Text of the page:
How do you tell the difference between a good wine, (i.e., a well made wine), and a poor one? When a popular T.V. detective asked this question while researching a homicide case involving winery principals, the merchant whom he had asked, looked down at him from over his bifocals and haughtily replied, “The price, sir!” Needless to say, the Lieutenant nailed the guilty party, despite having been fed this amusing bit of misinformation.
At WOMC we know first-hand that quality does not automatically rise in direct proportion to price. What, then, determines the real quality of a wine?
The key to the answer lies in that somewhat elusive characteristic of wine called balance. Wine tasters mention that such-and-such a wine is “well-balanced”, while another has a component that is “out of balance.” Proper balance for a given wine has to be determined not only for the category of wine, (e.g.; sherry, burgundy, blush), but for the individual wine in question, this year’s vintage of Chateau Malaprop, for instance.
To break balance down into its basics, let’s look at the main components of wine. These are: color (pale, medium or dark); nose (aroma and bouquet); texture (the mouth-feel of the wine); sweetness (or dryness); acidity (tartness or the lack of it); alcohol content (whether strong or mild); carbonation (or the lack of it); and tannin (…that straight-black-tea-on-your-tongue sort of taste). If any one of these components should dominate the palate too preemptively, it renders the wine out of balance.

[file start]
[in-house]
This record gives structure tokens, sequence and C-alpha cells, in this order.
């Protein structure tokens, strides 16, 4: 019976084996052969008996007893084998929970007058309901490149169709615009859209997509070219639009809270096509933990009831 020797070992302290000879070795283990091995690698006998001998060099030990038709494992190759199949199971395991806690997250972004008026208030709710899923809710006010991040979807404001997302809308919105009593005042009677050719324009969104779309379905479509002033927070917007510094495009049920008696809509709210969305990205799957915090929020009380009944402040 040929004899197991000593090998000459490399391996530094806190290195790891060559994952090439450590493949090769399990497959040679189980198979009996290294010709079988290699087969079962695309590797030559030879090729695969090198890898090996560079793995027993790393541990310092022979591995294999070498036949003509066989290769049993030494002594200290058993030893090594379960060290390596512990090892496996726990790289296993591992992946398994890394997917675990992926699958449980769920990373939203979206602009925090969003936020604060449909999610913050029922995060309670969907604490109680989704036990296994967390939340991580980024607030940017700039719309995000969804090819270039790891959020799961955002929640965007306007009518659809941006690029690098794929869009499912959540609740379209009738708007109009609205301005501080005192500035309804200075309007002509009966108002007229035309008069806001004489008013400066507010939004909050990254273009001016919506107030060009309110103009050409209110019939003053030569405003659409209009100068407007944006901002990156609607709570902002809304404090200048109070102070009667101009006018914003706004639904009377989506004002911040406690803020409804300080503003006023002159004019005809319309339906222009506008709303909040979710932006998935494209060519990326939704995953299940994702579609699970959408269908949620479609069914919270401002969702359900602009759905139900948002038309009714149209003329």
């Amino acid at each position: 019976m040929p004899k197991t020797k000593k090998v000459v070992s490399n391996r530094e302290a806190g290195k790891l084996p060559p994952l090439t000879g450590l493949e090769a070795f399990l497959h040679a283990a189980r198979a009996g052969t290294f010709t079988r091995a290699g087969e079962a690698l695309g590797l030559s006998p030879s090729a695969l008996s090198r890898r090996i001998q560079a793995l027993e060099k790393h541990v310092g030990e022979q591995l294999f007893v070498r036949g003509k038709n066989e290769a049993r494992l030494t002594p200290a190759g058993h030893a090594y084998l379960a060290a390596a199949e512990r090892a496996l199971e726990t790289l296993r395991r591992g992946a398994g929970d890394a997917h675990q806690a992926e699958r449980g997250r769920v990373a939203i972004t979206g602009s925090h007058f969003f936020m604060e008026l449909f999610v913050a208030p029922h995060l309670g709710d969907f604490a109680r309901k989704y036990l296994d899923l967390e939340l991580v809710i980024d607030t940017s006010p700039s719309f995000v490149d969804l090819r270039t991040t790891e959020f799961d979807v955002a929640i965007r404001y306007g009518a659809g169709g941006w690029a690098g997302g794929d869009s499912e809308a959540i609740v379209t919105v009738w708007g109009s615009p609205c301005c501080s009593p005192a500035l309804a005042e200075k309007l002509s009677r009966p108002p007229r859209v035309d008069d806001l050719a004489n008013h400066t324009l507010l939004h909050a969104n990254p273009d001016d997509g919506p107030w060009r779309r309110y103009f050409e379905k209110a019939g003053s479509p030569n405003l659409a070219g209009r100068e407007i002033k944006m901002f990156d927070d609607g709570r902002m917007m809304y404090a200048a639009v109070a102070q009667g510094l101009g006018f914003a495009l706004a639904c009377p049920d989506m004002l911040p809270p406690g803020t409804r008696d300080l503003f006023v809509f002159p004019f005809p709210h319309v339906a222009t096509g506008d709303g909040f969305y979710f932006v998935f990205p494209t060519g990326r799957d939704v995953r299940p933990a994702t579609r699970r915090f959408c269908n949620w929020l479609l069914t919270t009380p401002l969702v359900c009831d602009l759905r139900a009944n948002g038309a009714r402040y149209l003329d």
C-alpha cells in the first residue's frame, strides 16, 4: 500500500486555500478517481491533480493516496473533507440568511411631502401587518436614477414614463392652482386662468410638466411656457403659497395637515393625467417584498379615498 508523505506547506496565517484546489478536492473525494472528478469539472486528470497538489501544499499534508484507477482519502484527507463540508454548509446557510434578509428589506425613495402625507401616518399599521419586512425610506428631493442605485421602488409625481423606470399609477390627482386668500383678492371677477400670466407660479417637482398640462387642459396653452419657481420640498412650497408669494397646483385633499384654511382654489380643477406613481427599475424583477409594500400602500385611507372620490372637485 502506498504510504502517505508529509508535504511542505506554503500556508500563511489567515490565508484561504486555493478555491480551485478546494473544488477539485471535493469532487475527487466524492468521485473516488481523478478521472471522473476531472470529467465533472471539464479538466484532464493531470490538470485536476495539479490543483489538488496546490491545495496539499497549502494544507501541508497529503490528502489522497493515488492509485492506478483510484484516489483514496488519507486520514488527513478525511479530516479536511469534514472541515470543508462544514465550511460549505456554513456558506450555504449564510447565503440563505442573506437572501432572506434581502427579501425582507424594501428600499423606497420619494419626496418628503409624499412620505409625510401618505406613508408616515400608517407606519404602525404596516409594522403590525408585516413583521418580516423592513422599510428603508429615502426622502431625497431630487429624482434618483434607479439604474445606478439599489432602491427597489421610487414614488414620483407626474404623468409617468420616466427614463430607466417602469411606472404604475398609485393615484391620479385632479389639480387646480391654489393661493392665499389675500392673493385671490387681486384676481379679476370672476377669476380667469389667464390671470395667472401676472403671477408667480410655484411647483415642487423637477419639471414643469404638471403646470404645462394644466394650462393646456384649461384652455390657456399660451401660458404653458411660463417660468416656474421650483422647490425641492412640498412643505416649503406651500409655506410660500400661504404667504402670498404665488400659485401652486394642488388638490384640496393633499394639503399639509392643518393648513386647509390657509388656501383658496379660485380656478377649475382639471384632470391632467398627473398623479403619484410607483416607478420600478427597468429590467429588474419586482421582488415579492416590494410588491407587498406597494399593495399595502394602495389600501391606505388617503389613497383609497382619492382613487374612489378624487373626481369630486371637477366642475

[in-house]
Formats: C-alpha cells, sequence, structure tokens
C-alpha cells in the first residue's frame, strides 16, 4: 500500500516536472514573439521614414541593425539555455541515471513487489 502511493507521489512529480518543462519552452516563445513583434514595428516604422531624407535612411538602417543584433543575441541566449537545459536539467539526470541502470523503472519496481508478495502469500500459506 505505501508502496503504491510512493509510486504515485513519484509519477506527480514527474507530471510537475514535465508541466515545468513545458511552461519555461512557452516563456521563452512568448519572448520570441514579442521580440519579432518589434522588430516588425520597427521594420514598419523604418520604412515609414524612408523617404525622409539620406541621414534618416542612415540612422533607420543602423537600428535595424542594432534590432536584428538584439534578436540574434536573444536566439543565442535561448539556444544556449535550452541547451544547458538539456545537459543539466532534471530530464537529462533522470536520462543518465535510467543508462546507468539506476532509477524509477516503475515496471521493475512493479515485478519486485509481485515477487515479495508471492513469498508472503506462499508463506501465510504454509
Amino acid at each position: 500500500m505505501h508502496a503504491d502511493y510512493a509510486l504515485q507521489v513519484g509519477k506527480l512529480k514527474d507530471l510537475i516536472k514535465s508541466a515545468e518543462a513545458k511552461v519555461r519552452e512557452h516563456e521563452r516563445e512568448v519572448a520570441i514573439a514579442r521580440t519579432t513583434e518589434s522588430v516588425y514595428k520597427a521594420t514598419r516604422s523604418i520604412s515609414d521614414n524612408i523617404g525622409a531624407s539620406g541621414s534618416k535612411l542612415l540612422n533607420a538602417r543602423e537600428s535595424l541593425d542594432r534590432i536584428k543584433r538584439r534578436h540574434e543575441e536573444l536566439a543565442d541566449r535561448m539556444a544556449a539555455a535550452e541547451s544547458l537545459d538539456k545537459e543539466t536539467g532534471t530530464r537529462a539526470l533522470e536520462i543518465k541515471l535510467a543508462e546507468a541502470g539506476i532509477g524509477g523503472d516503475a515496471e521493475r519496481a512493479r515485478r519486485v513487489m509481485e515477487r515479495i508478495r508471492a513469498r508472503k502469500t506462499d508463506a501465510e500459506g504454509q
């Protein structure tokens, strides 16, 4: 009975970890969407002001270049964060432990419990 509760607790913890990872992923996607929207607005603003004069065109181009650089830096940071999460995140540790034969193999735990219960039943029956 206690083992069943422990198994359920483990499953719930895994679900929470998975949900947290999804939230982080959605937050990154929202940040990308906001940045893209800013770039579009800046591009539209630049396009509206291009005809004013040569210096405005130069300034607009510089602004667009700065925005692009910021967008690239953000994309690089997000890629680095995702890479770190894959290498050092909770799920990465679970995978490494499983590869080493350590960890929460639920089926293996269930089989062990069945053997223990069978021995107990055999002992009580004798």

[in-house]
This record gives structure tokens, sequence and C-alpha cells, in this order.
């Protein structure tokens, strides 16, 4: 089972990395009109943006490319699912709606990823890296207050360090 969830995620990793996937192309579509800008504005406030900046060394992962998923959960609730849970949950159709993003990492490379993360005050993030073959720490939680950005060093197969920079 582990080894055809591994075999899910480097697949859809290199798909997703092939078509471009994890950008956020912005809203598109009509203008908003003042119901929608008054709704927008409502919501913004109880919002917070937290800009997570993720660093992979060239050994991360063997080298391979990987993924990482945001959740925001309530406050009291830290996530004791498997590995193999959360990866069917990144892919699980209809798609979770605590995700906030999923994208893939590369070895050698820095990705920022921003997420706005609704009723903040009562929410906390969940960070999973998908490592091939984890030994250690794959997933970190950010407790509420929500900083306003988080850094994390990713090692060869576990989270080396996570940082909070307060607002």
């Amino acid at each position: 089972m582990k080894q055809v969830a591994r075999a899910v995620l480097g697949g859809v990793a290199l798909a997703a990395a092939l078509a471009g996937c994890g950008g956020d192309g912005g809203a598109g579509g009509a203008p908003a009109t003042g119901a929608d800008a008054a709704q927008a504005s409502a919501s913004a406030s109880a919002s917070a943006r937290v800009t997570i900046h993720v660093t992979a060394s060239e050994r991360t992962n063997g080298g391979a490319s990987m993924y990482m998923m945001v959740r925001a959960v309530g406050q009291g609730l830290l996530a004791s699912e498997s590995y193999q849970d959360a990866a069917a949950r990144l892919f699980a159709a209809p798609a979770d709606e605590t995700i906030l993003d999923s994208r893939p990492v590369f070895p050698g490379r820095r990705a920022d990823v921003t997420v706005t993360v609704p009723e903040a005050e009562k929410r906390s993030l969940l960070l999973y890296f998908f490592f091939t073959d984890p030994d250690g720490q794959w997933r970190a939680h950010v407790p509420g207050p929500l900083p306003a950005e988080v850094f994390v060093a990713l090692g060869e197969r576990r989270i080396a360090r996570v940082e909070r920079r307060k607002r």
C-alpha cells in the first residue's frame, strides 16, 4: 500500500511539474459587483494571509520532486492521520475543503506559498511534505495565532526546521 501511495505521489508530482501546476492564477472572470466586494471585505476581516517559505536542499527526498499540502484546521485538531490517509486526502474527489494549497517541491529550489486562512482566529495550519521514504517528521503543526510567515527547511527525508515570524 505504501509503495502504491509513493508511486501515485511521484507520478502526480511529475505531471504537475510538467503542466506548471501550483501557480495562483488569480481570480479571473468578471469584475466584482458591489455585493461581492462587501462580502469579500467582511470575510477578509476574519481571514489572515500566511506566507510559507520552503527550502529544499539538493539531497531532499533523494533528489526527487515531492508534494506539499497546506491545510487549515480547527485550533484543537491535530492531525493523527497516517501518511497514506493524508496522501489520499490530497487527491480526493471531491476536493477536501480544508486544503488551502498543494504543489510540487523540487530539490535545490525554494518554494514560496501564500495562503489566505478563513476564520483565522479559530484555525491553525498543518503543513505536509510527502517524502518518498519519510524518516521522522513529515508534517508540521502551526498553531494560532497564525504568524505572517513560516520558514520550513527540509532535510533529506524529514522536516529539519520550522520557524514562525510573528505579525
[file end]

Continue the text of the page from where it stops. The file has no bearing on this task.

A winemaker strives to proportion the above components into a palate pleasing whole. Moreover, in wine, what’s sauce for the goose is not always sauce for the gander. A full-bodied dry red Zinfandel, for instance, can take gobs of raspberry-like fruit flavors and be very much in balance. But an overabundance of berries would flaw a Cabernet; it’s inappropriate.
Let’s look at some examples of good balance. A German Riesling Kabinett (see last month’s #392B) offers a pale color, a delicate, flowery nose, delicate lightness of body (very, very smooth), low alcohol, no carbonation (some Rieslings have a little), a touch of sweetness, a refreshing tartness and no appreciable tannin. A good California Cabernet usually offers a dark color, big complex nose, rich, full body, around 13% alcohol, no sweetness, plus abundant acidity and tannin (for aging potential). But, I’ve tasted quite a few wonderful Cabernets that weren’t full-bodied, yet all the ingredients were there, all the same, each in the right amount.
A balanced wine, no matter what its price range, will have all the appropriate components in correct proportions for that particular wine. What’s more, it’ll taste better, too!